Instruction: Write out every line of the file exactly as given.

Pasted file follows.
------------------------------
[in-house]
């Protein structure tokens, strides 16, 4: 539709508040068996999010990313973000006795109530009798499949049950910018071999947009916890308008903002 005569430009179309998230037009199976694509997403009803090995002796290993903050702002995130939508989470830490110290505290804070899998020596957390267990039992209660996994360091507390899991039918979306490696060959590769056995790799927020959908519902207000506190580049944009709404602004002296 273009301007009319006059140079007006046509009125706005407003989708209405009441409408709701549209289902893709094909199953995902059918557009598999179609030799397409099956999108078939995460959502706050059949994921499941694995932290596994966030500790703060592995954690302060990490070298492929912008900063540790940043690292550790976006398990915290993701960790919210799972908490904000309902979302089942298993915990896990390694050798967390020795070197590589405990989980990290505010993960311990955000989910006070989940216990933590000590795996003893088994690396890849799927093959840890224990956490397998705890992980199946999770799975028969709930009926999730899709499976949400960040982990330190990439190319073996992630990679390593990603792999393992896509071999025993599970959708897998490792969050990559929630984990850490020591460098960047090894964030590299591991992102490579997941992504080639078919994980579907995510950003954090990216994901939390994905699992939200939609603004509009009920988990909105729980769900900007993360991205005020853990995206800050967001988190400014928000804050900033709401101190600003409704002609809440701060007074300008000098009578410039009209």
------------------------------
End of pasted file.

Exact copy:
[in-house]
């Protein structure tokens, strides 16, 4: 539709508040068996999010990313973000006795109530009798499949049950910018071999947009916890308008903002 005569430009179309998230037009199976694509997403009803090995002796290993903050702002995130939508989470830490110290505290804070899998020596957390267990039992209660996994360091507390899991039918979306490696060959590769056995790799927020959908519902207000506190580049944009709404602004002296 273009301007009319006059140079007006046509009125706005407003989708209405009441409408709701549209289902893709094909199953995902059918557009598999179609030799397409099956999108078939995460959502706050059949994921499941694995932290596994966030500790703060592995954690302060990490070298492929912008900063540790940043690292550790976006398990915290993701960790919210799972908490904000309902979302089942298993915990896990390694050798967390020795070197590589405990989980990290505010993960311990955000989910006070989940216990933590000590795996003893088994690396890849799927093959840890224990956490397998705890992980199946999770799975028969709930009926999730899709499976949400960040982990330190990439190319073996992630990679390593990603792999393992896509071999025993599970959708897998490792969050990559929630984990850490020591460098960047090894964030590299591991992102490579997941992504080639078919994980579907995510950003954090990216994901939390994905699992939200939609603004509009009920988990909105729980769900900007993360991205005020853990995206800050967001988190400014928000804050900033709401101190600003409704002609809440701060007074300008000098009578410039009209």